Pin It
Favorite

Redwood bones: A local couple purchased one of the oldest buildings in Oceano, intent on refurbishing its former glory 

It doesn't look like much now, but the small and dilapidated shack that sits at 1600 Ocean St. in Oceano is one of the town's oldest and most beloved buildings. Longtime community members say there's a lot of history on that property, which is across the street from the Great American Melodrama and has housed a general store, printing press, and a movie theater.

click to enlarge PASSION PROJECT Victor and Deb Early bought a dilapidated building at 1600 Ocean St. in Oceano with plans to give it new life. - PHOTOS BY JAYSON MELLOM
  • Photos By Jayson Mellom
  • PASSION PROJECT Victor and Deb Early bought a dilapidated building at 1600 Ocean St. in Oceano with plans to give it new life.

For the first time in decades, 1600 Ocean has a bright future, too.

Deb and Victor Early purchased the property in November 2020 after they saw a real estate ad for the building in the window of a shop in downtown Pismo Beach. The Earlys, college sweethearts who've been married for more than 30 years, moved to Pismo from the Bay Area around 2017 after spending years restoring a Victorian home there.

They've always liked big projects and preserving history, and when the Earlys first saw the building on Ocean Street, they envisioned all it once was and all it could be. It has strong bones and original features still intact that, with ample care and attention, could be the staples of a beautiful space. The project is still in its infancy, but the Earlys hope to fully restore the building and run a local business there once they retire, maybe a restaurant.

"We do want to make sure that whatever we do is kind of in line with the community," Deb said on April 22, as she looked up at the building's redwood frame. "We're lucky we're kind of next to the Melodrama too, so it's kind of this somewhat commercial space. But it's all residential on the other side so we want to be conscious of the—whatever we do with it—the community."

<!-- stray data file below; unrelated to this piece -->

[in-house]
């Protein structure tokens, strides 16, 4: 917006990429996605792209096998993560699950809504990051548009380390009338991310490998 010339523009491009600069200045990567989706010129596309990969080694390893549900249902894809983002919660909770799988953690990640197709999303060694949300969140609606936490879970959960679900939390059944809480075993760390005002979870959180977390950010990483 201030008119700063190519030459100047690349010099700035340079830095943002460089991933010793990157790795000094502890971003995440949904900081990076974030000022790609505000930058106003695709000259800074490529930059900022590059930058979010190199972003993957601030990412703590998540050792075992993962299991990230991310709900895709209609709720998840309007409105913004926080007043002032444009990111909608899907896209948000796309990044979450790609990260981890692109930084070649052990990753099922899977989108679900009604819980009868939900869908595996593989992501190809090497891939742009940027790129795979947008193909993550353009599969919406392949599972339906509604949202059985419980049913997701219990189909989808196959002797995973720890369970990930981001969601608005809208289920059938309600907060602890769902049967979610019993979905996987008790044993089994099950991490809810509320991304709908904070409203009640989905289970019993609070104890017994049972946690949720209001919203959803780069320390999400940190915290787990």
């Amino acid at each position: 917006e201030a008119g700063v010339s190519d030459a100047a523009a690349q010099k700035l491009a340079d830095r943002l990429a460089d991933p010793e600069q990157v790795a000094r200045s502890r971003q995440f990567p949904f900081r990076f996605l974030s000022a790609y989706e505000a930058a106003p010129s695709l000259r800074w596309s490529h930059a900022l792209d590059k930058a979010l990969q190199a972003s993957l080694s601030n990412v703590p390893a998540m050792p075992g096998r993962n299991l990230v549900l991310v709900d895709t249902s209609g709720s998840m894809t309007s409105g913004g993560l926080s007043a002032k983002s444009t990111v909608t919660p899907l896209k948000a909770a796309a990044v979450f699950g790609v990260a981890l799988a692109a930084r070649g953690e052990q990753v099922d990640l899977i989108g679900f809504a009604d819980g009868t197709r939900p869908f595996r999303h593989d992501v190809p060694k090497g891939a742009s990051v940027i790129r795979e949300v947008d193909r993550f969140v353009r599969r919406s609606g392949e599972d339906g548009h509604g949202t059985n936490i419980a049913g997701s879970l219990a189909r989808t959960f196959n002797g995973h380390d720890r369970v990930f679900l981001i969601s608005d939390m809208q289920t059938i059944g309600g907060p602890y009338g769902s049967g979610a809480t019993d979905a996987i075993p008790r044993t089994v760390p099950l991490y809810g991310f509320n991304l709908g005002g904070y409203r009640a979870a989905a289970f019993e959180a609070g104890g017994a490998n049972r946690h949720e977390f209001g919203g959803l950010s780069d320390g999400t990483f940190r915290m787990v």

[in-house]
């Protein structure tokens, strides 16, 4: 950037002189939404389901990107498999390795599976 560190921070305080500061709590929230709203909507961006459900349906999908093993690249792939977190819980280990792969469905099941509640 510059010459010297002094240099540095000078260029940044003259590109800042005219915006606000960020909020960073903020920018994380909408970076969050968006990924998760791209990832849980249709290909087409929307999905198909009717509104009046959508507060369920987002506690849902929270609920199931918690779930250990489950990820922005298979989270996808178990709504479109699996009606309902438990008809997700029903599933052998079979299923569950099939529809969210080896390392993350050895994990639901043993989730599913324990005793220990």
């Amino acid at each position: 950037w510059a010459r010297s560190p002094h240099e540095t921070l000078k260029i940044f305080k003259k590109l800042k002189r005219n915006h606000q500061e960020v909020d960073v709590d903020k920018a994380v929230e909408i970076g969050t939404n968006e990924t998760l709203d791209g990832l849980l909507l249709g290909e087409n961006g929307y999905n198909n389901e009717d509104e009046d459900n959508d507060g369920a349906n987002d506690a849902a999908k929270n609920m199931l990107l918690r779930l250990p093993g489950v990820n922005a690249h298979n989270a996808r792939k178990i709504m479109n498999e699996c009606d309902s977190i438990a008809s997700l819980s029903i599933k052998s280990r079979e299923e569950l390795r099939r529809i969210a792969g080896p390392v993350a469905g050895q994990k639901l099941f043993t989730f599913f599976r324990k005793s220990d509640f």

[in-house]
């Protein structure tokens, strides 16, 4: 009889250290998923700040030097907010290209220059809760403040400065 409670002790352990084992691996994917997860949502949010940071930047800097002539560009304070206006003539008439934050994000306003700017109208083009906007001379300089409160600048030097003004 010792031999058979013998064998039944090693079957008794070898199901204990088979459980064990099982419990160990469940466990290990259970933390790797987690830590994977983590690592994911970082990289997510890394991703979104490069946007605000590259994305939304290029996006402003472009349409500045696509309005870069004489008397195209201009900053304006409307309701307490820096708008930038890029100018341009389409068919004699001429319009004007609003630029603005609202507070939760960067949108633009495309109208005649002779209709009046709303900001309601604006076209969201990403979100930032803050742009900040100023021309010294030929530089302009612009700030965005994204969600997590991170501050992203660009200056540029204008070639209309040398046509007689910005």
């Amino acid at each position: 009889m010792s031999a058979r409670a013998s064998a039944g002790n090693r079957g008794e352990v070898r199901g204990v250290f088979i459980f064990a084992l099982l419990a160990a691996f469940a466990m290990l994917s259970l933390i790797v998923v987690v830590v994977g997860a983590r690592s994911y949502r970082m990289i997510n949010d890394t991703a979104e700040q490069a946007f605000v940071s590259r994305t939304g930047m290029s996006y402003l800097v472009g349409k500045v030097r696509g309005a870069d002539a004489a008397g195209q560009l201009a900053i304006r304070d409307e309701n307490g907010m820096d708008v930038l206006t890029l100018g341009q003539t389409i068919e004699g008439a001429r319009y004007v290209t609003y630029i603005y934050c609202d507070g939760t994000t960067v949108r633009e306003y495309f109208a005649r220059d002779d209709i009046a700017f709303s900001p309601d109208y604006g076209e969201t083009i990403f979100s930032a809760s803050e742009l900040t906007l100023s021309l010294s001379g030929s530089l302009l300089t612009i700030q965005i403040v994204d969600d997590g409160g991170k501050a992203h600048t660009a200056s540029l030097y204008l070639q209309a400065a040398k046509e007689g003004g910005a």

click to enlarge RESTORATION HOBBYISTS Pismo Beach residents Deb and Victor Early purchased the turn-of-the-century building at 1600 Ocean St. in Oceano in November 2020 and are working to restore it. - PHOTOS BY JAYSON MELLOM
  • Photos By Jayson Mellom
  • RESTORATION HOBBYISTS Pismo Beach residents Deb and Victor Early purchased the turn-of-the-century building at 1600 Ocean St. in Oceano in November 2020 and are working to restore it.

Since purchasing the property in the fall, the Earlys have focused on smaller-scale cleaning and restoration work. They launched an Instagram page (@oceano.dunesville) to document their progress, and they're holding off on big structural changes until they've obtained the appropriate permits.

Victor, a geologist, said there are some drainage issues to deal with and a lot of rotting wood, but much of the building is made from old-growth redwood that, after a little stripping and sanding, will continue to withstand the test of time. They ripped off the building's failing roof and three layers of plywood that had covered the front of the building for years, which the Earlys said actually helped to preserve the building's tall original entryway doors and 8-foot-tall window frames.

Victor said he expects the restoration, even with a whole contracting team, to take at least three years. Neighbors, he said, seem happy with the progress so far.